Scott BowlerFounder of CoSend

What are some great (real world) products for kids to learn programming?

A school I know is interested in getting their kids programming by making objects in the real world do things. Budget is an issue. Age group is 5 - 12 year olds
22 recommended
  1. 93

    Build your own electronics

    Eshan SinghA young developer interested in AI. · Written
    Tried and tested method for getting kids excited about programming. I started programming with Arduinos when I was 9, and I've taught the basics to kids as young as 5. It's programmed in C++, but it's very easy to learn, with lots of good libraries available.
  2. 56
    Swift Playgrounds

    Learn serious code on your iPad in a seriously fun way

    My kids have used Tynker,, Kodable and many others. They consistently gravitate towards Swift Playgrounds.
  3. 43

    BBC's handheld, programmable computer given free to UK kids

    Very simple dev environment (web browser or smartphone): - Code visually using Blocks (or write code using javascript, micropython, c/c++) - Download compiled binary file to computer - Upload binary file to the micro:bit (mounts on the computer as a USB drive) - Or do it all on a smartphone/tablet: write then send code to micro:bit using bluetooth Can start with just the built-in buttons, led matrix, accelerometer, compass. Then later buy more leds, buttons, servos, whatever as you need them from ebay/aliexpress. If you're in the US, Microcenter's ( have a nice little DIY corner in their shops. I picked up a micro:bit go kit (includes short usb cable, battery, battery holder) for $12 this last weekend. Or buy online for $15 at or
  4. When I was in high school, I spend hours on programming these things. It's great fun!
    LEGOS were my favorite toy growing up. Programmable ones sound even better!
  5. It offers a simple web-based visual programming platform to help kids to learn the essential concepts of programming without worrying about the complexity of syntax.
  6. Alex ChernikovHelping 850k folks be more international · Written
    Robo Wunderkind lets your child to learn how to code in an easy, fun and interactive way by building real robots and coding them in an app.
  7. Thomas DIDIERHead of Marketing · Written
    Never tried (yet) but heard great reviews on Thingz products.
  8. There are a lot of different apps around the web. I can suggest to use help if you want to make your working web site and to programm something interesting.
  9. Integration with Scratch, easy to use and program, with cool sensors to hack.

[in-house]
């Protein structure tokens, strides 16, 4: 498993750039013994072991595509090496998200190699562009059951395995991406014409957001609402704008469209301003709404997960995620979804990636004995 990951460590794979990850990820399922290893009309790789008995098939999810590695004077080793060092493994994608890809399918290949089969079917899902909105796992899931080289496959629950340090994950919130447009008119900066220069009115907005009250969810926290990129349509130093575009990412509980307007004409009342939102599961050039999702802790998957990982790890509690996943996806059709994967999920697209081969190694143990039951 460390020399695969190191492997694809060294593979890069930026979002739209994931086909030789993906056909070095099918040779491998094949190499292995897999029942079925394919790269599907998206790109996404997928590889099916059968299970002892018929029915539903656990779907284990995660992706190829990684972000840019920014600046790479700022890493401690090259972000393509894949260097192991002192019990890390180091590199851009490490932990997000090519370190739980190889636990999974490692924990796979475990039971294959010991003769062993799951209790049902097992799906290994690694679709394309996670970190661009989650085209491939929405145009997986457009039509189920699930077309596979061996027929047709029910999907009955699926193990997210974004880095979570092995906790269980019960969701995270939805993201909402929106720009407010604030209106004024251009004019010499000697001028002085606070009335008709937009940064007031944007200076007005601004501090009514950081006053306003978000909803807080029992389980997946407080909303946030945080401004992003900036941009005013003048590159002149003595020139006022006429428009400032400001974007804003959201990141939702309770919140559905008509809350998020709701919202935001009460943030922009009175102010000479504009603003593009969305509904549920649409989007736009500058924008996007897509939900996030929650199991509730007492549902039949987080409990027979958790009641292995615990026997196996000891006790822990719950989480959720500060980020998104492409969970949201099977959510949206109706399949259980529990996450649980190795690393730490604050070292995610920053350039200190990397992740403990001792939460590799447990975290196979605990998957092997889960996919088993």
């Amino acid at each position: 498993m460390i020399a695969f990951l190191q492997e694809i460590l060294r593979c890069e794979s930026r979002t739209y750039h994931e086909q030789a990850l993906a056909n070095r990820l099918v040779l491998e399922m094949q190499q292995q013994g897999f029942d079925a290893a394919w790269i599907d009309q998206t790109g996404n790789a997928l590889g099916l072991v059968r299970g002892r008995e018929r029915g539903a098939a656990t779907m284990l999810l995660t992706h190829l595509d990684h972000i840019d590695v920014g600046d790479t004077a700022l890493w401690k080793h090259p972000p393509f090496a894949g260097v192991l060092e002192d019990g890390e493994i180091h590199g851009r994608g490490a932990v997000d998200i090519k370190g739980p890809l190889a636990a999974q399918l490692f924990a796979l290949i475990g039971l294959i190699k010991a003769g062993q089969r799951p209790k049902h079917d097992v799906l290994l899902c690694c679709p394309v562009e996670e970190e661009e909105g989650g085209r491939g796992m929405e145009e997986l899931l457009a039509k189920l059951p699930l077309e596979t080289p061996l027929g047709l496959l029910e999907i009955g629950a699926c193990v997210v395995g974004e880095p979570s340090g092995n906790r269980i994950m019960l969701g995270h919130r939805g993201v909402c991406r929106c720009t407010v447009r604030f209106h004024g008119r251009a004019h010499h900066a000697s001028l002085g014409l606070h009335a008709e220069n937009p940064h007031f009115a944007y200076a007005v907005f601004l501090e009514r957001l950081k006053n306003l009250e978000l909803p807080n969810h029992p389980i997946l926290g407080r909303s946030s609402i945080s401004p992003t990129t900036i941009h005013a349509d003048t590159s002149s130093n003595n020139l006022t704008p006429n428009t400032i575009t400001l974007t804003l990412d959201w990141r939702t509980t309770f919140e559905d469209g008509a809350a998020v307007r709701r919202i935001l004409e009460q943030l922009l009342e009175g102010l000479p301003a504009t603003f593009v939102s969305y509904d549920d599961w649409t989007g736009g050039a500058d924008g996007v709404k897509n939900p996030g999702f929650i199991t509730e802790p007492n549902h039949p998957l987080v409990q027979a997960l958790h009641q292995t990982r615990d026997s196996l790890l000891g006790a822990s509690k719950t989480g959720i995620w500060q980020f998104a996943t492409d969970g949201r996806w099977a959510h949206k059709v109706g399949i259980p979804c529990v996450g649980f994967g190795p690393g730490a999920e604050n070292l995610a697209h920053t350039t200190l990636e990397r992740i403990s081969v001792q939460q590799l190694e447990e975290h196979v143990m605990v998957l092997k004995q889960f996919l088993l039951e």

10. It's free. A community that helps you learn to code, then get experience by contributing to open source projects used by nonprofits.
  11. Fun to play and it helps understanding loops and conditions.
  12. 3

    Build a fully functional web app without any code

    Emmanuel Straschnov made this product
    Bubble is the logic of programming without the tedious code syntax.
  13. Google designed a set of blocks that can be arranged to code almost anything.
  14. matt kocajDev on a mission to work for himself · Written
    Designed to be the most simple starting point for children. It's comprehensive and it was tested on the author's kid as he wrote it.
  15. Ali MirFounder, · Written
    Ali Mir made this product
    It lets your kids learn in real life - which is a lot more effective than learning online.
  16. Mingjie JiangCo-founder, Execute Big | Cal '24 · Written
    Unlike Scratch, Construct actually features a lot of things that kids are going to see when they get into the real programming world. Objects, physics, events, methods and properties for each element. It is also more customizable than Scratch. It's fast to get started with, and students can make their very first game within minutes!
  17. Pablo FernándezCoder, Enterpreneur, Geek · Written
    Squeak is an implementation of Smalltalk and there's something called Etoys which is incredibly versatile and interactive: It's designed for kids to get started with programming and the Smalltalk language is beautiful.
  18. Pablo FernándezCoder, Enterpreneur, Geek · Written
    How to Design Programs is an amazing online book that uses a version of Scheme, a simple, small beautiful programming language designed specifically for cheating. The books takes you slowly in the path of learning real computer science with some pictures thrown in the middle to make it beautiful.
  19. Christian RodriguezCTI Coordinator, Wolfram Research · Written
    For your age group, I'd suggest this adventure: I started a programming club for middle schoolers in my town, (modeled like their AI League) and I've found AI Adventures to be helpful and easy to run through with my students. It's written like a script so you can walk through it and while at the same time the students are working off a blank notebook, programming and engaging in computational thinking... I'm a fan. We got a free year of the wolfram programming lab (extended capabilities over free version??), and a couple copies of a neat book to learn the language.